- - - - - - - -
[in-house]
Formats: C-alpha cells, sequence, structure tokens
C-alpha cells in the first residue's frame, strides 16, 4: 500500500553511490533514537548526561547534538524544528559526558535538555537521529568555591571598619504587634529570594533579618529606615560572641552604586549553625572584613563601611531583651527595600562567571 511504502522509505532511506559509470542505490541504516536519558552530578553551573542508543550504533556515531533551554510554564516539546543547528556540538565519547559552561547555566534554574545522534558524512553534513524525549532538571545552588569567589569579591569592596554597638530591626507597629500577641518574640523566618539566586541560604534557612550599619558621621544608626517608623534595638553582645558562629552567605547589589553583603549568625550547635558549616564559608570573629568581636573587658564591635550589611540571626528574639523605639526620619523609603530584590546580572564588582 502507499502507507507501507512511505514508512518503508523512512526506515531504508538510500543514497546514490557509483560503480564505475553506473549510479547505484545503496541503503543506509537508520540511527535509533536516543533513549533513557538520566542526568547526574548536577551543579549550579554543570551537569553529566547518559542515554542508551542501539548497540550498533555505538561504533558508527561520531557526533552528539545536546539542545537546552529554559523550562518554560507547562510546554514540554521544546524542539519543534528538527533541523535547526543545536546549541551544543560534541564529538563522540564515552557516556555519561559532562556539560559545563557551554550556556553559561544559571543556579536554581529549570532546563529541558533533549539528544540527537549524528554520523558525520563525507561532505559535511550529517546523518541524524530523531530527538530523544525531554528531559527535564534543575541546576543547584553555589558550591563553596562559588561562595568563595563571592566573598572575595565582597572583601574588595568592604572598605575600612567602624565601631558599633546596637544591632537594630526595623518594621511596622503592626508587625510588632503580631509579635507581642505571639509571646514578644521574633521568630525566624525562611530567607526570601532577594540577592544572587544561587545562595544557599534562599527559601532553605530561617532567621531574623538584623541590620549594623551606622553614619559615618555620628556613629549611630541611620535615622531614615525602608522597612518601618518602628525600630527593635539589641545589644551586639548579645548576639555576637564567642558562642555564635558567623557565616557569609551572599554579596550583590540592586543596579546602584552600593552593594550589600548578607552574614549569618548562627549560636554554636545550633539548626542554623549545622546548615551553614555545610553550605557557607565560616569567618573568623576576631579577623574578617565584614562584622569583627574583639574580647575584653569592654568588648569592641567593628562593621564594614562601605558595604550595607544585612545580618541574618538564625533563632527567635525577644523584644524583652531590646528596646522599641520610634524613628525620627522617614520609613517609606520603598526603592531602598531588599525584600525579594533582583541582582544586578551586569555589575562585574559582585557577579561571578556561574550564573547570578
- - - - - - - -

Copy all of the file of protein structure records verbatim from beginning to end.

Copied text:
[in-house]
Formats: C-alpha cells, sequence, structure tokens
C-alpha cells in the first residue's frame, strides 16, 4: 500500500553511490533514537548526561547534538524544528559526558535538555537521529568555591571598619504587634529570594533579618529606615560572641552604586549553625572584613563601611531583651527595600562567571 511504502522509505532511506559509470542505490541504516536519558552530578553551573542508543550504533556515531533551554510554564516539546543547528556540538565519547559552561547555566534554574545522534558524512553534513524525549532538571545552588569567589569579591569592596554597638530591626507597629500577641518574640523566618539566586541560604534557612550599619558621621544608626517608623534595638553582645558562629552567605547589589553583603549568625550547635558549616564559608570573629568581636573587658564591635550589611540571626528574639523605639526620619523609603530584590546580572564588582 502507499502507507507501507512511505514508512518503508523512512526506515531504508538510500543514497546514490557509483560503480564505475553506473549510479547505484545503496541503503543506509537508520540511527535509533536516543533513549533513557538520566542526568547526574548536577551543579549550579554543570551537569553529566547518559542515554542508551542501539548497540550498533555505538561504533558508527561520531557526533552528539545536546539542545537546552529554559523550562518554560507547562510546554514540554521544546524542539519543534528538527533541523535547526543545536546549541551544543560534541564529538563522540564515552557516556555519561559532562556539560559545563557551554550556556553559561544559571543556579536554581529549570532546563529541558533533549539528544540527537549524528554520523558525520563525507561532505559535511550529517546523518541524524530523531530527538530523544525531554528531559527535564534543575541546576543547584553555589558550591563553596562559588561562595568563595563571592566573598572575595565582597572583601574588595568592604572598605575600612567602624565601631558599633546596637544591632537594630526595623518594621511596622503592626508587625510588632503580631509579635507581642505571639509571646514578644521574633521568630525566624525562611530567607526570601532577594540577592544572587544561587545562595544557599534562599527559601532553605530561617532567621531574623538584623541590620549594623551606622553614619559615618555620628556613629549611630541611620535615622531614615525602608522597612518601618518602628525600630527593635539589641545589644551586639548579645548576639555576637564567642558562642555564635558567623557565616557569609551572599554579596550583590540592586543596579546602584552600593552593594550589600548578607552574614549569618548562627549560636554554636545550633539548626542554623549545622546548615551553614555545610553550605557557607565560616569567618573568623576576631579577623574578617565584614562584622569583627574583639574580647575584653569592654568588648569592641567593628562593621564594614562601605558595604550595607544585612545580618541574618538564625533563632527567635525577644523584644524583652531590646528596646522599641520610634524613628525620627522617614520609613517609606520603598526603592531602598531588599525584600525579594533582583541582582544586578551586569555589575562585574559582585557577579561571578556561574550564573547570578